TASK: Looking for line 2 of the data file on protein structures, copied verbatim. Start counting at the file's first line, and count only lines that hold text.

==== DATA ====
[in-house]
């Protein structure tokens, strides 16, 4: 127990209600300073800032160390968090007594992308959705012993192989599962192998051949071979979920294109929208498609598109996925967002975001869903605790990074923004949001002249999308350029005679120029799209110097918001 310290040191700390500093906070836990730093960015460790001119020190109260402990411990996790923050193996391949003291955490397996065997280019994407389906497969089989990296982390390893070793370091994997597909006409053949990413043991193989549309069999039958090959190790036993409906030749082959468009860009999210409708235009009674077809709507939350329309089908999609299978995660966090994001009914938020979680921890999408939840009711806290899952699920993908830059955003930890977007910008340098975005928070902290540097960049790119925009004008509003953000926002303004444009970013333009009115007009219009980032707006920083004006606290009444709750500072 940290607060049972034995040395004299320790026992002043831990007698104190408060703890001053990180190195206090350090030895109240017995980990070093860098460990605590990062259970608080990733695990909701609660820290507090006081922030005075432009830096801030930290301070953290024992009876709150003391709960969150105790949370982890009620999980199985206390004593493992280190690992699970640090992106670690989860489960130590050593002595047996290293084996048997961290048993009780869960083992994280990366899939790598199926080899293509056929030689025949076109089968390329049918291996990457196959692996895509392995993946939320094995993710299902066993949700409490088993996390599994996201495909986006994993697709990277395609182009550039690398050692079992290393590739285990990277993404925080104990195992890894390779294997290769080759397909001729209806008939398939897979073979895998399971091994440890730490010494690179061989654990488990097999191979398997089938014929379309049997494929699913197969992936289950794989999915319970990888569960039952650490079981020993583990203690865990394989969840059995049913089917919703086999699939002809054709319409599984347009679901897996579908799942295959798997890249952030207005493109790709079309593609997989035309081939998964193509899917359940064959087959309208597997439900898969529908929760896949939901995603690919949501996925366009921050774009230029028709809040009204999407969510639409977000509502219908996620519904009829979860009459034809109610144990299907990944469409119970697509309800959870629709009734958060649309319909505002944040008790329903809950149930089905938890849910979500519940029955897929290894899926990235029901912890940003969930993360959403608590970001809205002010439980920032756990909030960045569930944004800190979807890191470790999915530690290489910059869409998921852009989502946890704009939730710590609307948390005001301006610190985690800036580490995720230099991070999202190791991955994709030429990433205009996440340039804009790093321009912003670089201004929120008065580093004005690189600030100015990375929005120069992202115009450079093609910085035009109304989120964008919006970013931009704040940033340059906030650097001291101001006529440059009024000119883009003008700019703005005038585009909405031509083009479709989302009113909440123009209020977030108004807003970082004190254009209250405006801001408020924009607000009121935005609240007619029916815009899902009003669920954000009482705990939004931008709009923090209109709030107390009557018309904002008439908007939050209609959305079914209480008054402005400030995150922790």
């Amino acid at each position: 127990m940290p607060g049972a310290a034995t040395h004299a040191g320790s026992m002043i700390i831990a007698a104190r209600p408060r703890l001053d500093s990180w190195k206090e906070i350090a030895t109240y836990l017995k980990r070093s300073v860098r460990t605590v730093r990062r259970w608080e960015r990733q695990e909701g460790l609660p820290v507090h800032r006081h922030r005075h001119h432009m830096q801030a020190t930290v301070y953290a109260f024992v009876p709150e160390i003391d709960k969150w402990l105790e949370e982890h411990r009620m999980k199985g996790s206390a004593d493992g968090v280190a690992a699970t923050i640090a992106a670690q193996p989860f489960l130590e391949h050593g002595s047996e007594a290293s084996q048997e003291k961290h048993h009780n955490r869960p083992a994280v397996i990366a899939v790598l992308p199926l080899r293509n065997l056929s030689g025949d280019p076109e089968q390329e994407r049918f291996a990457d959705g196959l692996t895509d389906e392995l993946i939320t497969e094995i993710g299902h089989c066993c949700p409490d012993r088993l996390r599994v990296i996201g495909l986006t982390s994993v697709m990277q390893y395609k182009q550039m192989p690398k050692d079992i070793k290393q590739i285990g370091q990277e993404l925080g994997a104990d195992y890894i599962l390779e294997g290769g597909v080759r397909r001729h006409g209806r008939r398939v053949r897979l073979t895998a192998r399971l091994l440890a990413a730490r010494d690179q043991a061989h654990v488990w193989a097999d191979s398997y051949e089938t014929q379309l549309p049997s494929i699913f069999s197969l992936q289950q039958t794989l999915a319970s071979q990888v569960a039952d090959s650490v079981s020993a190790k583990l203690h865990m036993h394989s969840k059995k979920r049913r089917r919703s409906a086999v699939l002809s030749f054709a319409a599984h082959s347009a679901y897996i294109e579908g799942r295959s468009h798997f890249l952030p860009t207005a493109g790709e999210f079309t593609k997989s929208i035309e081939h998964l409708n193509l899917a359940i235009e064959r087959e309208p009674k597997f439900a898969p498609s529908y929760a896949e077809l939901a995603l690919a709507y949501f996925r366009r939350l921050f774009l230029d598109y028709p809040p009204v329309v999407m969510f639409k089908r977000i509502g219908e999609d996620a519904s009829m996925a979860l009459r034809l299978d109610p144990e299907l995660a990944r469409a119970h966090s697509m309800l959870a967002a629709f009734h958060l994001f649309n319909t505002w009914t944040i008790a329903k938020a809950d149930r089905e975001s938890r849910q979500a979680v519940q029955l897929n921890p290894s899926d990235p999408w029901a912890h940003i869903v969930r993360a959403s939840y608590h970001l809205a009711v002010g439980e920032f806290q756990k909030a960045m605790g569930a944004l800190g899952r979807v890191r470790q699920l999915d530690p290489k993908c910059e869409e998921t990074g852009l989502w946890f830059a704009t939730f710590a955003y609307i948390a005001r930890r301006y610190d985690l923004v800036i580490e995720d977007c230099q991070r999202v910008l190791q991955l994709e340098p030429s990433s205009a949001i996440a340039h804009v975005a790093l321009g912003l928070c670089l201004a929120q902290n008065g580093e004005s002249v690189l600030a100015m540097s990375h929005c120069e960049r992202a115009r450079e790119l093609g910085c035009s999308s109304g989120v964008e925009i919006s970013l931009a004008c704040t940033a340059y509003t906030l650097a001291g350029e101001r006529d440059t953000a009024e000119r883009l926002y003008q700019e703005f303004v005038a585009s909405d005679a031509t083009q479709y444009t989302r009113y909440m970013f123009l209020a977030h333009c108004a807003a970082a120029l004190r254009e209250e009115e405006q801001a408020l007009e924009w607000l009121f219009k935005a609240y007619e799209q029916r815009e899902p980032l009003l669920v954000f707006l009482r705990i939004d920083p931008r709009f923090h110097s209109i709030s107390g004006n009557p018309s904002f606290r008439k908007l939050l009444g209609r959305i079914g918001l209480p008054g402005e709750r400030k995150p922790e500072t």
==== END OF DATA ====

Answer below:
């Protein structure tokens, strides 16, 4: 127990209600300073800032160390968090007594992308959705012993192989599962192998051949071979979920294109929208498609598109996925967002975001869903605790990074923004949001002249999308350029005679120029799209110097918001 310290040191700390500093906070836990730093960015460790001119020190109260402990411990996790923050193996391949003291955490397996065997280019994407389906497969089989990296982390390893070793370091994997597909006409053949990413043991193989549309069999039958090959190790036993409906030749082959468009860009999210409708235009009674077809709507939350329309089908999609299978995660966090994001009914938020979680921890999408939840009711806290899952699920993908830059955003930890977007910008340098975005928070902290540097960049790119925009004008509003953000926002303004444009970013333009009115007009219009980032707006920083004006606290009444709750500072 940290607060049972034995040395004299320790026992002043831990007698104190408060703890001053990180190195206090350090030895109240017995980990070093860098460990605590990062259970608080990733695990909701609660820290507090006081922030005075432009830096801030930290301070953290024992009876709150003391709960969150105790949370982890009620999980199985206390004593493992280190690992699970640090992106670690989860489960130590050593002595047996290293084996048997961290048993009780869960083992994280990366899939790598199926080899293509056929030689025949076109089968390329049918291996990457196959692996895509392995993946939320094995993710299902066993949700409490088993996390599994996201495909986006994993697709990277395609182009550039690398050692079992290393590739285990990277993404925080104990195992890894390779294997290769080759397909001729209806008939398939897979073979895998399971091994440890730490010494690179061989654990488990097999191979398997089938014929379309049997494929699913197969992936289950794989999915319970990888569960039952650490079981020993583990203690865990394989969840059995049913089917919703086999699939002809054709319409599984347009679901897996579908799942295959798997890249952030207005493109790709079309593609997989035309081939998964193509899917359940064959087959309208597997439900898969529908929760896949939901995603690919949501996925366009921050774009230029028709809040009204999407969510639409977000509502219908996620519904009829979860009459034809109610144990299907990944469409119970697509309800959870629709009734958060649309319909505002944040008790329903809950149930089905938890849910979500519940029955897929290894899926990235029901912890940003969930993360959403608590970001809205002010439980920032756990909030960045569930944004800190979807890191470790999915530690290489910059869409998921852009989502946890704009939730710590609307948390005001301006610190985690800036580490995720230099991070999202190791991955994709030429990433205009996440340039804009790093321009912003670089201004929120008065580093004005690189600030100015990375929005120069992202115009450079093609910085035009109304989120964008919006970013931009704040940033340059906030650097001291101001006529440059009024000119883009003008700019703005005038585009909405031509083009479709989302009113909440123009209020977030108004807003970082004190254009209250405006801001408020924009607000009121935005609240007619029916815009899902009003669920954000009482705990939004931008709009923090209109709030107390009557018309904002008439908007939050209609959305079914209480008054402005400030995150922790």